Torvalds settles Linux trademark dispute down under

When Linus Torvalds gets involved, the world usually listens. The Linux world, at least.

When Linus Torvalds gets involved, the world usually listens. The Linux world, at least.

So when companies in Australia began to apply the term "Linux" willy-nilly to mean something completely different to what the rest of the world means by it and even started trademarking company names including the word, the non-profit organisation Down Under (devoted to keeping open-source Linux sacrosanct) Linux Australia, turned to the man who has the unique rights to the term "Linux" worldwide - the father of Linux himself.

A private company called Linux Australia last year lodged an official trademark application for its name with IP Australia. It has not yet been approved.

Torvalds should have no difficulty, experts say, demonstrating that his use of the word "Linux" has continued for longer than any of the competing would-be Australian trademarks seeking to bear the name.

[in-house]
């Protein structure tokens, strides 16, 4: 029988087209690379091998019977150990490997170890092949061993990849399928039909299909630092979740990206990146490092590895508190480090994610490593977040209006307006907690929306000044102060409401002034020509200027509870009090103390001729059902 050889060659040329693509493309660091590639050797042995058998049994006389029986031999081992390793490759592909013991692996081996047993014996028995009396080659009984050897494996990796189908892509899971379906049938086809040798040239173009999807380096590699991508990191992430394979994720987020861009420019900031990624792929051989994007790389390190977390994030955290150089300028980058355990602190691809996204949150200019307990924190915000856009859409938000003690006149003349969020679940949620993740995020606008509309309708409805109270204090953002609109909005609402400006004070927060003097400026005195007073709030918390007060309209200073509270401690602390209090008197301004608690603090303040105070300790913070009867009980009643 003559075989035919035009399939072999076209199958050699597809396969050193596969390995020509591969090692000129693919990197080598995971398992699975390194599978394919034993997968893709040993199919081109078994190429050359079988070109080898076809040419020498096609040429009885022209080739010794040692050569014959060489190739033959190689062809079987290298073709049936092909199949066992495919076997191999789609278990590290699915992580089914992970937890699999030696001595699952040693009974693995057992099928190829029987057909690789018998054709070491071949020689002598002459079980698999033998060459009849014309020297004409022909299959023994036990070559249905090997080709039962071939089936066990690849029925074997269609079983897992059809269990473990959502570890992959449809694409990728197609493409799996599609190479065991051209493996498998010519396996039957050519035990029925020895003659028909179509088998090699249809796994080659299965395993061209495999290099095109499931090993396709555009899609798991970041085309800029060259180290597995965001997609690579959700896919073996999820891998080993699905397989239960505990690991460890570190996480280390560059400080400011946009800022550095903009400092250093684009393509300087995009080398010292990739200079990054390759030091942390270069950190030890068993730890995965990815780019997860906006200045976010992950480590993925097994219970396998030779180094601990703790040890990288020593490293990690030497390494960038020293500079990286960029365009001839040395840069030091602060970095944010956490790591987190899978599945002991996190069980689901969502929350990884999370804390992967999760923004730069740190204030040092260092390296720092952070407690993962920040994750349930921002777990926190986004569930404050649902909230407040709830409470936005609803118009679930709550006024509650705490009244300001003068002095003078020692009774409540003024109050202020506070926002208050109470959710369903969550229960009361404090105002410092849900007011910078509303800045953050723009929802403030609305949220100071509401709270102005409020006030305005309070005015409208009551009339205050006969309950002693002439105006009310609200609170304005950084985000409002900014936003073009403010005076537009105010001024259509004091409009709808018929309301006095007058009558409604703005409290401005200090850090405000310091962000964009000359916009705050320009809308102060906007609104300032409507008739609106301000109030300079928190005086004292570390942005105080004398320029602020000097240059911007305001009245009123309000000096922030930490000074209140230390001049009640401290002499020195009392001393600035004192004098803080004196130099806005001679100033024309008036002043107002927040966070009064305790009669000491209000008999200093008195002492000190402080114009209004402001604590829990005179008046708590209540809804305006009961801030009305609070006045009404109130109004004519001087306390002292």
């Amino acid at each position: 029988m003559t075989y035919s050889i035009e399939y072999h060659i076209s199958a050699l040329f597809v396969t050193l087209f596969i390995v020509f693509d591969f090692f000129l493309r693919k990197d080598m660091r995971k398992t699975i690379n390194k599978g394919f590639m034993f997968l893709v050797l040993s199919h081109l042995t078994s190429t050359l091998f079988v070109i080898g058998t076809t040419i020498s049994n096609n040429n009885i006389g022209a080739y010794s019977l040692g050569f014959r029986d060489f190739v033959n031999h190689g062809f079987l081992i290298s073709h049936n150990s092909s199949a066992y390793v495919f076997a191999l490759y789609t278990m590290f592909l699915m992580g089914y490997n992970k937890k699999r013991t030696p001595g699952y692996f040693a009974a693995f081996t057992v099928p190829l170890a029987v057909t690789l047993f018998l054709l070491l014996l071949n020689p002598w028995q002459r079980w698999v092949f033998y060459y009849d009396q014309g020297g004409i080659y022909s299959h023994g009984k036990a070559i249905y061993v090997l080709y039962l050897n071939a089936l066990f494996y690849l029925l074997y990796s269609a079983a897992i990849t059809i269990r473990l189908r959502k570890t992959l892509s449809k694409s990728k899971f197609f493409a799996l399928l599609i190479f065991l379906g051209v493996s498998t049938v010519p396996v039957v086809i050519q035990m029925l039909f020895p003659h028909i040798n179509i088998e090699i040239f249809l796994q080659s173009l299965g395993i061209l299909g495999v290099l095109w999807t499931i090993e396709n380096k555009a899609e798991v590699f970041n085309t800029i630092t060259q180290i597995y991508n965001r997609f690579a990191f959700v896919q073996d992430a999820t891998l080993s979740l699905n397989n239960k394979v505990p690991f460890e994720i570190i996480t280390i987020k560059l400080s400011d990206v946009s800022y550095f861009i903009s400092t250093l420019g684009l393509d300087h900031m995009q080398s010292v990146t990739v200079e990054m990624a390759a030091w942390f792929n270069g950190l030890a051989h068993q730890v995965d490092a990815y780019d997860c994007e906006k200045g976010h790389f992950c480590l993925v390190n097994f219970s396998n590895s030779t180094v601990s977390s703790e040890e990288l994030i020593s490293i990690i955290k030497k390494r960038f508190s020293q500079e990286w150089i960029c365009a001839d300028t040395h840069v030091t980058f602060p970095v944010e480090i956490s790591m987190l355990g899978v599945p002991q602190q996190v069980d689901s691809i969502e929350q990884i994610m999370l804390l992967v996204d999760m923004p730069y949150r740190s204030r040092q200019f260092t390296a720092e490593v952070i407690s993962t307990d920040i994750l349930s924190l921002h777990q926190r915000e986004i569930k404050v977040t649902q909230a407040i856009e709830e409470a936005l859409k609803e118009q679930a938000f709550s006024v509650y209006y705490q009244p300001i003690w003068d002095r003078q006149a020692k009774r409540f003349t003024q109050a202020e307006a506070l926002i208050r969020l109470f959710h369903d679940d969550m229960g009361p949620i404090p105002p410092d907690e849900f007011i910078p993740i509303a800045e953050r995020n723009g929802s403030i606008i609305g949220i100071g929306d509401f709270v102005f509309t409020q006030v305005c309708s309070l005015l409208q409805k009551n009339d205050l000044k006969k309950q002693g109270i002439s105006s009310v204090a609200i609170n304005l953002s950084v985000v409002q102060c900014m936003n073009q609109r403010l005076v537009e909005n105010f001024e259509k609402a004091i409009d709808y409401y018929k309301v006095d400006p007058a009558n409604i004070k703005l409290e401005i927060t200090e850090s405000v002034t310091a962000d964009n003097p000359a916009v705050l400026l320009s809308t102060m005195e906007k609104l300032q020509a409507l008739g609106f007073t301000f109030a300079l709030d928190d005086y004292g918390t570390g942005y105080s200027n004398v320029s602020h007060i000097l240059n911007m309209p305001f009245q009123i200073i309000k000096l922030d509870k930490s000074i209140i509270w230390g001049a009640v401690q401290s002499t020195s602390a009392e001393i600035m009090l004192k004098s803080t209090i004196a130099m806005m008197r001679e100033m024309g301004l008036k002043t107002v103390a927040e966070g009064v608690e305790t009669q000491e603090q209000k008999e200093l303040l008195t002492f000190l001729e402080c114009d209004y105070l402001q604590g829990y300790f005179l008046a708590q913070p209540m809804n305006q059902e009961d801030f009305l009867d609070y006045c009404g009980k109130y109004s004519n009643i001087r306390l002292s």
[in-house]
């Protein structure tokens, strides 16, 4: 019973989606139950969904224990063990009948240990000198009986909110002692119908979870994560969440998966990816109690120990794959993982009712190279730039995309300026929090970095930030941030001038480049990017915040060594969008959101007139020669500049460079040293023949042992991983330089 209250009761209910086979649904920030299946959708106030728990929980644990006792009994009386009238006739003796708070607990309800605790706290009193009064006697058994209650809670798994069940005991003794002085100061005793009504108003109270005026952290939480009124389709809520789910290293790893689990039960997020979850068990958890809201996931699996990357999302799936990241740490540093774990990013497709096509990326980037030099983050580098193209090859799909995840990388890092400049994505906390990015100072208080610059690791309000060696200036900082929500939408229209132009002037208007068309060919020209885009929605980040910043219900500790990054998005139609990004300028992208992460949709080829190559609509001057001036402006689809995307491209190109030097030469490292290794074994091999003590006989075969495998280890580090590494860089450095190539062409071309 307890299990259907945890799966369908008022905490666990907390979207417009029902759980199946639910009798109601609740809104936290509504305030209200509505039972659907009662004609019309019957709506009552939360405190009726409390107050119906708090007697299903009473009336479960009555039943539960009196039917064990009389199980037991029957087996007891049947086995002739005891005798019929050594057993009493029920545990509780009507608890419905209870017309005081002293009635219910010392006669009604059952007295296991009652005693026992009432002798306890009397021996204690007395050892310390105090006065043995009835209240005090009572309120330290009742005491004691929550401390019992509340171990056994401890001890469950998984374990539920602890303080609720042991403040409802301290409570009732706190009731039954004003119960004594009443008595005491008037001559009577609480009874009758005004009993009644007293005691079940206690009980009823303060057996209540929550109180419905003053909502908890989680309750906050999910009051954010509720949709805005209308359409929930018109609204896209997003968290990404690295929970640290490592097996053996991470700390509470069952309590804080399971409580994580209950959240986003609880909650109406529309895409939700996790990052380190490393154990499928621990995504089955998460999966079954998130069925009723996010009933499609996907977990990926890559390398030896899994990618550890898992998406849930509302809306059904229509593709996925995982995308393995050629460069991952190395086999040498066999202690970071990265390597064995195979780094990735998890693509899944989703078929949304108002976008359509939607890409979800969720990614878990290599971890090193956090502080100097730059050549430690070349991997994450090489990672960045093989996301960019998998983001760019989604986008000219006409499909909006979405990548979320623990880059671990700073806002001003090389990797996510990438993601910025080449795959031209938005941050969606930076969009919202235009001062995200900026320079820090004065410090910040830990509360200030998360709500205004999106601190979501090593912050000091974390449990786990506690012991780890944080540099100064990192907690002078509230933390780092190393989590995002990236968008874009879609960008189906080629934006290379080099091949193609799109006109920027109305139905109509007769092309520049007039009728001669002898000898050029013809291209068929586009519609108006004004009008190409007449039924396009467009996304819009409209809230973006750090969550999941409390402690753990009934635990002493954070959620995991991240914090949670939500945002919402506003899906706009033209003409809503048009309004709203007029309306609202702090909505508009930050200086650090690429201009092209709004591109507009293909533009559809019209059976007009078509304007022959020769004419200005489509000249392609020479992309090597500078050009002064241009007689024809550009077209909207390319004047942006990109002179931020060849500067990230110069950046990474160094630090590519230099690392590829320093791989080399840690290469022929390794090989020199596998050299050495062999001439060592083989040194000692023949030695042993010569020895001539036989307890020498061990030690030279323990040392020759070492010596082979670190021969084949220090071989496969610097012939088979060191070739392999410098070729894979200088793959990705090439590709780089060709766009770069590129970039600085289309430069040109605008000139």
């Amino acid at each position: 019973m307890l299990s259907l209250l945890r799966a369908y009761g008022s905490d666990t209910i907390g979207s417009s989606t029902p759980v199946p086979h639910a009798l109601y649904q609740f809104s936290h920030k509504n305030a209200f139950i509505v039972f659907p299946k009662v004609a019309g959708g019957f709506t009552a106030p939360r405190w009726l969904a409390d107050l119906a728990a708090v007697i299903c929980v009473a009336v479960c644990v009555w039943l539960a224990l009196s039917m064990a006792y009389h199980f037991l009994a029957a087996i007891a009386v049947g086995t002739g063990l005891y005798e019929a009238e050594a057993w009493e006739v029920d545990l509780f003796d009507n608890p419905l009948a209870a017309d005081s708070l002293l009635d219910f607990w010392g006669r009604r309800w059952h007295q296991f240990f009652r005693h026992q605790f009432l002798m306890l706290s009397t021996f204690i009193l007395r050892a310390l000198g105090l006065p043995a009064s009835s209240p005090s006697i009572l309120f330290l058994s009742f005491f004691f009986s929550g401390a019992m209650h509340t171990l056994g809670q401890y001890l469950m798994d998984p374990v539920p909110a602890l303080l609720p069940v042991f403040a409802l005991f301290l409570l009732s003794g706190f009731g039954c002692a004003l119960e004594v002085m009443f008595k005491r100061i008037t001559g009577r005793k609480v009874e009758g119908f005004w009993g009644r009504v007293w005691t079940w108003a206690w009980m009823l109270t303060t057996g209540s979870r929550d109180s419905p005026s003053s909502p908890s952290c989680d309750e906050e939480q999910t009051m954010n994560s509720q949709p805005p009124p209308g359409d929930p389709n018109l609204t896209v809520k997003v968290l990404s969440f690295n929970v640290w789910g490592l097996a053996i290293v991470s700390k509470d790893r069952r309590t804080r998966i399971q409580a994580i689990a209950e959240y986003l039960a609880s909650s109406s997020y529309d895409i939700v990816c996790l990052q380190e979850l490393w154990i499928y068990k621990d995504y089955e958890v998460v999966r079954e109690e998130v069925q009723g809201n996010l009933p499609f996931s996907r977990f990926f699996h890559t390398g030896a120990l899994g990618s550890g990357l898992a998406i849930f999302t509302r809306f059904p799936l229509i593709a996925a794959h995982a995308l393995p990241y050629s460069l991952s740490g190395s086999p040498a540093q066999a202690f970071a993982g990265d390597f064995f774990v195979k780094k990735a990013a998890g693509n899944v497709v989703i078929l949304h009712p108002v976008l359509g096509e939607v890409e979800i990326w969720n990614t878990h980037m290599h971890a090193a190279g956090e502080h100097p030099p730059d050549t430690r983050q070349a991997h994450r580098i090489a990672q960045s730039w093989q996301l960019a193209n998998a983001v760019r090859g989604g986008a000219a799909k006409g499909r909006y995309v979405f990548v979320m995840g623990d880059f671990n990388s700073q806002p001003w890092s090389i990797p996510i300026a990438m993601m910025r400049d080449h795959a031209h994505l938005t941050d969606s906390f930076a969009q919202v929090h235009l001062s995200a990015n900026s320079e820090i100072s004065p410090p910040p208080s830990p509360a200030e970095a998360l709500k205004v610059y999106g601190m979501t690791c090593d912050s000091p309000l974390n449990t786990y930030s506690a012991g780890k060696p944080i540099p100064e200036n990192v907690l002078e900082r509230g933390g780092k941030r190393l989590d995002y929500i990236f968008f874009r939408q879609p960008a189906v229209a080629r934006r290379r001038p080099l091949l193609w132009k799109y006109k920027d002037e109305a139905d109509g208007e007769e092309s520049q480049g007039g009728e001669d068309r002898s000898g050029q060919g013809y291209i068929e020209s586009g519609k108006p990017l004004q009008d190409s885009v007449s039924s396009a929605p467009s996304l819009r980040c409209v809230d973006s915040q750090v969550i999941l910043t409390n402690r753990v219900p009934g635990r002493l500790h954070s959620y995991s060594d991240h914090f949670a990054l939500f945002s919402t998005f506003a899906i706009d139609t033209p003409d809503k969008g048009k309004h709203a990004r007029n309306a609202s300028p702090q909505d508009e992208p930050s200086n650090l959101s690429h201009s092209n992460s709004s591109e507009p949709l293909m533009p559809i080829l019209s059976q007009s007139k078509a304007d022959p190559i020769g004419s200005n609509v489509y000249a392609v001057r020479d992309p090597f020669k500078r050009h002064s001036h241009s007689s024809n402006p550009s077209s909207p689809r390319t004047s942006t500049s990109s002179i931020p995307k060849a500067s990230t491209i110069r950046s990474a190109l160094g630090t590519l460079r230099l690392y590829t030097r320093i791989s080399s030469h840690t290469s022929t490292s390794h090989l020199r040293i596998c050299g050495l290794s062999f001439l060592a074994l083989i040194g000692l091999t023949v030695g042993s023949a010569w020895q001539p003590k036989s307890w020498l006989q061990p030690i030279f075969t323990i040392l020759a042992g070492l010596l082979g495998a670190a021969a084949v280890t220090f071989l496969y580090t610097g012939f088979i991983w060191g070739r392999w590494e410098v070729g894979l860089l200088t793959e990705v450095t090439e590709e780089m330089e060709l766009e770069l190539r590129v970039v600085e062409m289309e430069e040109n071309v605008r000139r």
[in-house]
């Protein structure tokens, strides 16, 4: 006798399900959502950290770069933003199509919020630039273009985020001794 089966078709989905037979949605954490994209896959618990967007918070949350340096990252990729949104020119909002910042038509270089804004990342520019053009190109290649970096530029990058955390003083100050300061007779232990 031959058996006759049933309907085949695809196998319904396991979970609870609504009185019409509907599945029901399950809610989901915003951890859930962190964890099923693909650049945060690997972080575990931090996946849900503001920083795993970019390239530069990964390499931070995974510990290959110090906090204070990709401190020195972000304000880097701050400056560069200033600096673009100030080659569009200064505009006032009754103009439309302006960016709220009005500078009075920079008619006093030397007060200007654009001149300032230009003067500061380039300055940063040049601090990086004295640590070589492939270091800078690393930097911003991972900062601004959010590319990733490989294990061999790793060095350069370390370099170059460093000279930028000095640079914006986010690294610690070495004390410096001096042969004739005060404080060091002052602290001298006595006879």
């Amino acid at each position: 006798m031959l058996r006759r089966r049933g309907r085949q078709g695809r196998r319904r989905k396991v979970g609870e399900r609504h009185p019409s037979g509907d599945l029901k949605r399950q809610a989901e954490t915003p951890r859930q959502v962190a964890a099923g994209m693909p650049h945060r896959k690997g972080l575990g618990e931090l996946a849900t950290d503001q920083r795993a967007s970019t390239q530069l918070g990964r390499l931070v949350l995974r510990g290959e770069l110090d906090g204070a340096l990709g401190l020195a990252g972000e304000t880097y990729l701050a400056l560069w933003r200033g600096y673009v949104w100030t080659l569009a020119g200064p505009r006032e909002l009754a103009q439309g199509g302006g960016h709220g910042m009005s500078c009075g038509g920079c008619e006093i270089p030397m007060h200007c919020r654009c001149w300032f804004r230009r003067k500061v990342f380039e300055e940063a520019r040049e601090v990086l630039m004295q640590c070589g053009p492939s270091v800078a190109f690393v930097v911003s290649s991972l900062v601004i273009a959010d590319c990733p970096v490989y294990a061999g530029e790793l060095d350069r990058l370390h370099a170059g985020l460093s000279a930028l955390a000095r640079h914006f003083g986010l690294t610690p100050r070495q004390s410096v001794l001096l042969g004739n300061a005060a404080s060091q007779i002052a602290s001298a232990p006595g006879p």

Torvalds has defended his common-law rights to "Linux" before, back in 1996-7 after US citizen William R Della Croce Jr registered it as a trademark in order to extract 10% royalties on sales from businesses marketing Linux products.

Torvalds won that case. Ever since the world has become increasingly familiar with the following sentence: "LINUX® is a registered trademark of Linus Torvalds".

Written by LinuxWorld staff

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